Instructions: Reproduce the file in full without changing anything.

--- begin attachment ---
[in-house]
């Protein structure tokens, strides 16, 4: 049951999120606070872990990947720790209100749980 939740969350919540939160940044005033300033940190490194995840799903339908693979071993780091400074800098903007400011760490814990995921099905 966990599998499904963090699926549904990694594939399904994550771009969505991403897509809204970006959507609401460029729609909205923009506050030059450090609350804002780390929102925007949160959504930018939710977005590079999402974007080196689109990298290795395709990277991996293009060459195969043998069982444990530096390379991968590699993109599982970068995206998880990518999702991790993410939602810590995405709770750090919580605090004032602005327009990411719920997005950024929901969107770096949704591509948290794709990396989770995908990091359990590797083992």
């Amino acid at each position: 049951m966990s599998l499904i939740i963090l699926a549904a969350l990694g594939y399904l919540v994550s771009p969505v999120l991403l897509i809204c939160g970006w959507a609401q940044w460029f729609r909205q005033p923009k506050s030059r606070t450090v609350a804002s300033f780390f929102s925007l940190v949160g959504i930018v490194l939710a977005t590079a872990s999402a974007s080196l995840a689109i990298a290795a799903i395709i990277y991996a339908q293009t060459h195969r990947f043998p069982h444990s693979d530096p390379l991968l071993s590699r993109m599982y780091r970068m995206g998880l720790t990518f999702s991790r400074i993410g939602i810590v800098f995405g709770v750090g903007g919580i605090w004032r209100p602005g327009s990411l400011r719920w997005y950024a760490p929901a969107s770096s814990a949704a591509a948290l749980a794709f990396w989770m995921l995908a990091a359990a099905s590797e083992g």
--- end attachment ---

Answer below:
[in-house]
């Protein structure tokens, strides 16, 4: 049951999120606070872990990947720790209100749980 939740969350919540939160940044005033300033940190490194995840799903339908693979071993780091400074800098903007400011760490814990995921099905 966990599998499904963090699926549904990694594939399904994550771009969505991403897509809204970006959507609401460029729609909205923009506050030059450090609350804002780390929102925007949160959504930018939710977005590079999402974007080196689109990298290795395709990277991996293009060459195969043998069982444990530096390379991968590699993109599982970068995206998880990518999702991790993410939602810590995405709770750090919580605090004032602005327009990411719920997005950024929901969107770096949704591509948290794709990396989770995908990091359990590797083992």
């Amino acid at each position: 049951m966990s599998l499904i939740i963090l699926a549904a969350l990694g594939y399904l919540v994550s771009p969505v999120l991403l897509i809204c939160g970006w959507a609401q940044w460029f729609r909205q005033p923009k506050s030059r606070t450090v609350a804002s300033f780390f929102s925007l940190v949160g959504i930018v490194l939710a977005t590079a872990s999402a974007s080196l995840a689109i990298a290795a799903i395709i990277y991996a339908q293009t060459h195969r990947f043998p069982h444990s693979d530096p390379l991968l071993s590699r993109m599982y780091r970068m995206g998880l720790t990518f999702s991790r400074i993410g939602i810590v800098f995405g709770v750090g903007g919580i605090w004032r209100p602005g327009s990411l400011r719920w997005y950024a760490p929901a969107s770096s814990a949704a591509a948290l749980a794709f990396w989770m995921l995908a990091a359990a099905s590797e083992g």